BERTIE AULD, the most irrepressible of the Lisbon Lions, passed away last month at the age of 83 after a gallant battle against dementia.
The midfield mastermind dovetailed immaculately with great friend and ally Bobby Murdoch in the engine room of Jock Stein’s all-conquering side of the sixties as Celtic mesmerised friend and foe alike with their extraordinary brand of attacking football.
The Celtic Family turned out at Parkhead on November 26 2021 to say a final fond farewell to one of their own.
To celebrate Wee Bertie and his astonishing exploits in an unsurpassable era at Celtic, CQN will be publishing EXCLUSIVE extracts from the Hoops great’s best-selling autobiography, ‘A Bhoy Called Bertie,’ which was co-authored by Alex Gordon and reprinted in 2017.
CLYDE offered me £60 to sign professional forms for them in 1955. Partick Thistle offered me £50. Celtic offered £20. Yes, TWENTY pounds. So, of course, I joined Celtic. How on earth did that happen? Let me explain.
My dad Joe and I had already met with officials from Thistle and Clyde and they had made their bids. They both wanted the young lad who was making a bit of a name for himself at Maryhill Harp and both were offering £2 and ten shillings (£2.50p in today’s money) per week in wages.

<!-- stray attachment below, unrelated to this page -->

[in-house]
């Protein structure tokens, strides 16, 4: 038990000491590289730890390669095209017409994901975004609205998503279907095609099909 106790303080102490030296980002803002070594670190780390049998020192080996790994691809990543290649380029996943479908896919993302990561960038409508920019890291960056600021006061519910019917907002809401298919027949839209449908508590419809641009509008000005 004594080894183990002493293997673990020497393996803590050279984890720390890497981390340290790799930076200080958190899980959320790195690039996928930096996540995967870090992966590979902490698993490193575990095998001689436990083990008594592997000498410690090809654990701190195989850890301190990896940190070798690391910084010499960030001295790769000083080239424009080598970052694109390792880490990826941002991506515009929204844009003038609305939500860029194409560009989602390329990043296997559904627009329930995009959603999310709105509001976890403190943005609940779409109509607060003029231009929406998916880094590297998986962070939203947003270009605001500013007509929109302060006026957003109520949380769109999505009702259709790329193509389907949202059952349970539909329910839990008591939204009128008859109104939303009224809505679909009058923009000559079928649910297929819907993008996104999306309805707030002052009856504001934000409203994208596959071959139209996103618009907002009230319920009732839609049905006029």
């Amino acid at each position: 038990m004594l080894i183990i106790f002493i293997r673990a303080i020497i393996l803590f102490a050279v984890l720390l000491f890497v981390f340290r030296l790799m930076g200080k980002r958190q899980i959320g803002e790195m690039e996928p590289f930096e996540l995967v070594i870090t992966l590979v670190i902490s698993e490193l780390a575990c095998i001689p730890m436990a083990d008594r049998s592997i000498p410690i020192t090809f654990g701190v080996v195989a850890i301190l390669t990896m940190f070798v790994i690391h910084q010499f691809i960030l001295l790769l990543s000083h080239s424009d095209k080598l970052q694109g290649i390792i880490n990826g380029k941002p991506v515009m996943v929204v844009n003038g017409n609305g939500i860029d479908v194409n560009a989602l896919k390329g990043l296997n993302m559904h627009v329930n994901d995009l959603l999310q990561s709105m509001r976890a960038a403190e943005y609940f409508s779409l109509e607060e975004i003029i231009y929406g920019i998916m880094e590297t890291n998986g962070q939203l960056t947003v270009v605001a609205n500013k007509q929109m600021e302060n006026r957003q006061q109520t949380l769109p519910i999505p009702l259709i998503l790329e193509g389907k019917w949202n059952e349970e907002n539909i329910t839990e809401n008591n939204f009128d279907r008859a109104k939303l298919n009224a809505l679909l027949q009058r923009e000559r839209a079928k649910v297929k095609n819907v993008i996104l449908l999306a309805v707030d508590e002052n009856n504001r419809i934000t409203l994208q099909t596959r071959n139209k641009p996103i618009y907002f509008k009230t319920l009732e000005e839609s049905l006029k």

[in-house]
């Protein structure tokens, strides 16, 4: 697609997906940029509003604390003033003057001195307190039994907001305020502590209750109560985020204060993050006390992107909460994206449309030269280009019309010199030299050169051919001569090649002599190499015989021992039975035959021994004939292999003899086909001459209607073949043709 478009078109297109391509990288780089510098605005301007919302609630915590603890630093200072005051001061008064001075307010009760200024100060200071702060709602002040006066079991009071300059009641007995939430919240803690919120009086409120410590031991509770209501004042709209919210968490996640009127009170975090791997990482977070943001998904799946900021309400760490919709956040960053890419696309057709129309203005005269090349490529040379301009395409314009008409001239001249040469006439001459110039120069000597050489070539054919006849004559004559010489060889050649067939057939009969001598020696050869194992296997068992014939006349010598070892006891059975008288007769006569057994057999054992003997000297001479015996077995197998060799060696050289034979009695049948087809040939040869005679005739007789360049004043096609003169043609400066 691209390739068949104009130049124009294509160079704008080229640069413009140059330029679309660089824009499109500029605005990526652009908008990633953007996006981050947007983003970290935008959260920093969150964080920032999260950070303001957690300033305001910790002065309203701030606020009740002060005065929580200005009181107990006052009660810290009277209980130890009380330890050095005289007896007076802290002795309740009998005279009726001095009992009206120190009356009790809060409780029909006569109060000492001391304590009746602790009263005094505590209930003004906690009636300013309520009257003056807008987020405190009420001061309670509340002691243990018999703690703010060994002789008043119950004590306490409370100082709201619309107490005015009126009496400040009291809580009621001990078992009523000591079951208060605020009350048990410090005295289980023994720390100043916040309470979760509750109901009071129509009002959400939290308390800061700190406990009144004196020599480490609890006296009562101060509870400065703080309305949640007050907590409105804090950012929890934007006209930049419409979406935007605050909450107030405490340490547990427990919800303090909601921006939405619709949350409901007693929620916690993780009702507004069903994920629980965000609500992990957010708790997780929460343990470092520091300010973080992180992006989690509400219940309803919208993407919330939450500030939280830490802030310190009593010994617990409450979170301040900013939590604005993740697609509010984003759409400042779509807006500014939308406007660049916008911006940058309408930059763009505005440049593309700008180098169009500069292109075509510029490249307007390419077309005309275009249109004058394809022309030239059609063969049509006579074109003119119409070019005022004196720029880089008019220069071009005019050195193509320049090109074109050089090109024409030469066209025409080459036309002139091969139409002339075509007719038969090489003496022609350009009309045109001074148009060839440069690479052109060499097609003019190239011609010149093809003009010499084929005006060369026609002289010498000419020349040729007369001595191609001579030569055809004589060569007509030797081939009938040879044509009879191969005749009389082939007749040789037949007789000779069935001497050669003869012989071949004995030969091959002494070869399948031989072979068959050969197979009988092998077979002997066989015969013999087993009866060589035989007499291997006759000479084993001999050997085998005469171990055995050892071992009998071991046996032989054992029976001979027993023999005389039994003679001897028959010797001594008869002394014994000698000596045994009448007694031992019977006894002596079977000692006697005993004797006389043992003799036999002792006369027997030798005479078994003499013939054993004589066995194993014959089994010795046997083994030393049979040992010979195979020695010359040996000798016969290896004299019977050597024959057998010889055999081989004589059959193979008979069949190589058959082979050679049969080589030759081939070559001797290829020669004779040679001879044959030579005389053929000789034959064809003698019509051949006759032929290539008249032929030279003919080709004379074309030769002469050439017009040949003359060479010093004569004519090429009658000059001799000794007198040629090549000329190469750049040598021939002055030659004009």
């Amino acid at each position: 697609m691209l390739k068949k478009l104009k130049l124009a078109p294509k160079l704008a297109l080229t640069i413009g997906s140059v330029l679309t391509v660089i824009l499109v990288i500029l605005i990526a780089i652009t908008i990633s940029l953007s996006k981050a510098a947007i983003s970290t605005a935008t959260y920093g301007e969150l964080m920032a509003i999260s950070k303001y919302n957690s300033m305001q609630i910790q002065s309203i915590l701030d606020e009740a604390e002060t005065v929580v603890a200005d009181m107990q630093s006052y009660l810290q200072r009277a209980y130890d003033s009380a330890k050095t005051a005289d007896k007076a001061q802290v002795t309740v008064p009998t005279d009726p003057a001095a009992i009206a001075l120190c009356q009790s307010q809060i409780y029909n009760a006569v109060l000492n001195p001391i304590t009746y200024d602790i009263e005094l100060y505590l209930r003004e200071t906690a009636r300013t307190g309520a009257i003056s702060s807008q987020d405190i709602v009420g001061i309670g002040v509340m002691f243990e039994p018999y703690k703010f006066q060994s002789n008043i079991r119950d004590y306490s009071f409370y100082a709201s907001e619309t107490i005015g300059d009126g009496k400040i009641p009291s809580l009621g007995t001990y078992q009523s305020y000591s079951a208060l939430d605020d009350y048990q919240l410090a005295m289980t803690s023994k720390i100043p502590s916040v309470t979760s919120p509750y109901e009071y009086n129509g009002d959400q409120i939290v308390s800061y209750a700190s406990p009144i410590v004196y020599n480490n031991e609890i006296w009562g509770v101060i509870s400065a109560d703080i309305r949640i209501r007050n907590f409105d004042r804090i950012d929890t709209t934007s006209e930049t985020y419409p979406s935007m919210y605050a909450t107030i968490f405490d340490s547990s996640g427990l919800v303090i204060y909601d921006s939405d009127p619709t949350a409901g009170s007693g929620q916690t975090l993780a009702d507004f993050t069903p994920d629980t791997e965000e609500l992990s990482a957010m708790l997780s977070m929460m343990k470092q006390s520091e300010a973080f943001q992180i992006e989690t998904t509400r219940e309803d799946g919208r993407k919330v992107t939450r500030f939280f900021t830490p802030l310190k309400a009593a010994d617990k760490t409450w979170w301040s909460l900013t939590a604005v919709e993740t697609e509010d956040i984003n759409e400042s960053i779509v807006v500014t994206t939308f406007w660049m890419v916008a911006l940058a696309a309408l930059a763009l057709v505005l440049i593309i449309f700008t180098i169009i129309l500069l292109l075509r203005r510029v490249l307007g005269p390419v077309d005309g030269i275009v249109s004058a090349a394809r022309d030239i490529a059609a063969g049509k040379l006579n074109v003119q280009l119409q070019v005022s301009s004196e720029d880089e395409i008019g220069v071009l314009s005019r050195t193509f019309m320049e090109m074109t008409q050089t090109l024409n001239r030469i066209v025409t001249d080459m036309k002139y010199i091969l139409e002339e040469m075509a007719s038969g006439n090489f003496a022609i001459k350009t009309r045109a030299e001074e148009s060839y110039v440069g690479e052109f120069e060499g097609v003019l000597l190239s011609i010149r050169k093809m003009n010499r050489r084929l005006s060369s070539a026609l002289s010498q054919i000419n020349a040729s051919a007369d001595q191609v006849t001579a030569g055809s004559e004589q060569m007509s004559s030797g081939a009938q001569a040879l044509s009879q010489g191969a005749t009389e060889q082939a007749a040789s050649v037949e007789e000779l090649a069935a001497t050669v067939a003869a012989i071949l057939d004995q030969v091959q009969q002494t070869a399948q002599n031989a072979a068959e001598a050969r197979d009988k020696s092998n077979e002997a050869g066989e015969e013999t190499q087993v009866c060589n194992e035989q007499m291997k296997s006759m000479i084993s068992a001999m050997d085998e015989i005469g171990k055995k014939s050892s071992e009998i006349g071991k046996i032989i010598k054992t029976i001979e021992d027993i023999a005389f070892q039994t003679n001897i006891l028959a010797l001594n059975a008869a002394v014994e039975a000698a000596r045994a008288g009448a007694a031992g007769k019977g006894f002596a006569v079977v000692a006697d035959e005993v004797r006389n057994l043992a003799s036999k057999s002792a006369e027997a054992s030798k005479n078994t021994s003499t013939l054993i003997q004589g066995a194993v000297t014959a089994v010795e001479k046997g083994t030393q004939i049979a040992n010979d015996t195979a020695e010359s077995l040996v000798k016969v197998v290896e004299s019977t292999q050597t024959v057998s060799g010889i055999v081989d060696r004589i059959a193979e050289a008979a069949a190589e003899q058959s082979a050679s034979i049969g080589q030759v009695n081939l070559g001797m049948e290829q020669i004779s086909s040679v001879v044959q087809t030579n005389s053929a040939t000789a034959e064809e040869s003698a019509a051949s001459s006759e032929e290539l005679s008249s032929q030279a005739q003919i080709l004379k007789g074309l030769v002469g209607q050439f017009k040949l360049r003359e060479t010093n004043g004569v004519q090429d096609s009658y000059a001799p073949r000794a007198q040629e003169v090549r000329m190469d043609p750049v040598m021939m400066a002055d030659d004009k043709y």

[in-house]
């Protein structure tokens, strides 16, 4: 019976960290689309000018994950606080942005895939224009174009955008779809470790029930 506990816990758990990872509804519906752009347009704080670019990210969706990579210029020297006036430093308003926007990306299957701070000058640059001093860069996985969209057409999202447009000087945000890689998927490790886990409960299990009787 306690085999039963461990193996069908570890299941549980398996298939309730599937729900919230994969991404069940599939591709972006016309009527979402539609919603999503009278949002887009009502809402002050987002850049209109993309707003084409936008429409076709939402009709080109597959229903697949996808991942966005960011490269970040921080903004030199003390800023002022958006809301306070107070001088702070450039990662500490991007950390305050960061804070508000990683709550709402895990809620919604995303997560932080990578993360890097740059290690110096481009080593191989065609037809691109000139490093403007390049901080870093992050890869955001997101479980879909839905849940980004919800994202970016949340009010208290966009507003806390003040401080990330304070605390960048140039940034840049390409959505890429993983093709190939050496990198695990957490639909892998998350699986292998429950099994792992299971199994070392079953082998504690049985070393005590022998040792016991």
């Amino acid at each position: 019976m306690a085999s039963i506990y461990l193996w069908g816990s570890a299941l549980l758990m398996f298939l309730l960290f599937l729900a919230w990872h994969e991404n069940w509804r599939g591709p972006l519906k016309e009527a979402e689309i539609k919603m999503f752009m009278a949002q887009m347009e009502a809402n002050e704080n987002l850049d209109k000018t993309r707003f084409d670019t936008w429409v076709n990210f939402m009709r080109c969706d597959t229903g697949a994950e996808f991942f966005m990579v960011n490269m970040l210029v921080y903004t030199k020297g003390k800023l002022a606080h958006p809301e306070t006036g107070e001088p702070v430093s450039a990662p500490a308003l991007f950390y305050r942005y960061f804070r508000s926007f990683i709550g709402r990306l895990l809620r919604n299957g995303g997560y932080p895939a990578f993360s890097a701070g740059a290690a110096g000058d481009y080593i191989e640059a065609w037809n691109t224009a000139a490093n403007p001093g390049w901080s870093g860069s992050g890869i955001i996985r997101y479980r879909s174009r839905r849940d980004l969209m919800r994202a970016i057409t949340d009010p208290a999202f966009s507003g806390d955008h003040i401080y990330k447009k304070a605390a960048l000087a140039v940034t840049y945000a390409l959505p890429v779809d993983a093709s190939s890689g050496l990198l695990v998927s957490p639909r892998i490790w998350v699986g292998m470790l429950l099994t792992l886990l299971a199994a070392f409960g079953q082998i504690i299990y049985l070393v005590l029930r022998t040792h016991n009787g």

Celtic, too, wanted to talk to me. I remember the day I was told to turn up at Celtic Park for a meeting.
It was a Sunday and there weren’t too many trams running in the city on the Sabbath. A smashing guy called John McNellis, who doubled as the Maryhill Harp secretary and local coalman, came to the rescue. Unusually, for that part of the world, he actually owned a car. He told my dad, ‘Don’t worry, Joe, I’ll come and pick you and Bertie up at the close and take you over. Happy to help.’
It seemed most of the neighbours turned up that morning to wave us off on our travels. The Panmure Street grapevine had been in action and it seemed everyone knew that young Bertie Auld was going to have talks with the great Glasgow Celtic. I felt like a prince as I was ushered into the backseat behind Mr.McNellis while my dad sat in the front beside him.
“HAPPY HOMECOMING…I sign for Celtic manager Jimmy McGrory – for a second time – early in 1965, the start of something fairly sensational.”